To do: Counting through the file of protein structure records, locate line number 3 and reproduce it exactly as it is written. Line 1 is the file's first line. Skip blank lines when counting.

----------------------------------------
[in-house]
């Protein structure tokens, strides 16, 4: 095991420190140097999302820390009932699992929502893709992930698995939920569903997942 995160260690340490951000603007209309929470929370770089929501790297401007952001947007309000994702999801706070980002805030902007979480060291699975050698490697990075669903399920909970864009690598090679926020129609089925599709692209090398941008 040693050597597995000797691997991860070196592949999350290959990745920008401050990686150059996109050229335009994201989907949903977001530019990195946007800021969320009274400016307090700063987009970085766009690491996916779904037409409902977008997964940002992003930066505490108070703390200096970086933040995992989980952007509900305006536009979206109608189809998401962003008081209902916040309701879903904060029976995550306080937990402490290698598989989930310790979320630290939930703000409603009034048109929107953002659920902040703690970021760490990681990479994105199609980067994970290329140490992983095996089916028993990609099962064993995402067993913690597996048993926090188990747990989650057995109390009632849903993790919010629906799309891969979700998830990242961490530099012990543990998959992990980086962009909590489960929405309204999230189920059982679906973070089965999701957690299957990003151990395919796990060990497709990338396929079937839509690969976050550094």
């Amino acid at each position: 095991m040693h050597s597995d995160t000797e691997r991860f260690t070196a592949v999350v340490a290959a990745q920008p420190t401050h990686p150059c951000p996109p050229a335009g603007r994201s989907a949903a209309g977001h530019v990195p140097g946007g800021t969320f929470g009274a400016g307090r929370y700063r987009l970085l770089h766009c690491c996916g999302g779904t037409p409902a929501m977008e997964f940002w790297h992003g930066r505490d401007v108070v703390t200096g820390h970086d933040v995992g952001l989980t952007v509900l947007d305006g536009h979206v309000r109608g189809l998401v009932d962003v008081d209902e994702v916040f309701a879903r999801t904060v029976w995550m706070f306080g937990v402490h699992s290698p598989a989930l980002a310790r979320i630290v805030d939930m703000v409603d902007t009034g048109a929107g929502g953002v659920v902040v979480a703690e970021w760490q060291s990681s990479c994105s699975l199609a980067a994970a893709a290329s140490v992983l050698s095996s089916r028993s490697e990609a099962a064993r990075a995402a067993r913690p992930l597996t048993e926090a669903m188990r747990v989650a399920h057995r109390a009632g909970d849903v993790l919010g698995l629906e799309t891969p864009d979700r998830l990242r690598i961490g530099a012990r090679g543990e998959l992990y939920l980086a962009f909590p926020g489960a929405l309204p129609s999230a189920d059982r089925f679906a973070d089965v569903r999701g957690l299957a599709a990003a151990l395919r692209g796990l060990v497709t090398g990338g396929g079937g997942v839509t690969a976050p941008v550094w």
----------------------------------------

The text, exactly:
């Amino acid at each position: 095991m040693h050597s597995d995160t000797e691997r991860f260690t070196a592949v999350v340490a290959a990745q920008p420190t401050h990686p150059c951000p996109p050229a335009g603007r994201s989907a949903a209309g977001h530019v990195p140097g946007g800021t969320f929470g009274a400016g307090r929370y700063r987009l970085l770089h766009c690491c996916g999302g779904t037409p409902a929501m977008e997964f940002w790297h992003g930066r505490d401007v108070v703390t200096g820390h970086d933040v995992g952001l989980t952007v509900l947007d305006g536009h979206v309000r109608g189809l998401v009932d962003v008081d209902e994702v916040f309701a879903r999801t904060v029976w995550m706070f306080g937990v402490h699992s290698p598989a989930l980002a310790r979320i630290v805030d939930m703000v409603d902007t009034g048109a929107g929502g953002v659920v902040v979480a703690e970021w760490q060291s990681s990479c994105s699975l199609a980067a994970a893709a290329s140490v992983l050698s095996s089916r028993s490697e990609a099962a064993r990075a995402a067993r913690p992930l597996t048993e926090a669903m188990r747990v989650a399920h057995r109390a009632g909970d849903v993790l919010g698995l629906e799309t891969p864009d979700r998830l990242r690598i961490g530099a012990r090679g543990e998959l992990y939920l980086a962009f909590p926020g489960a929405l309204p129609s999230a189920d059982r089925f679906a973070d089965v569903r999701g957690l299957a599709a990003a151990l395919r692209g796990l060990v497709t090398g990338g396929g079937g997942v839509t690969a976050p941008v550094w």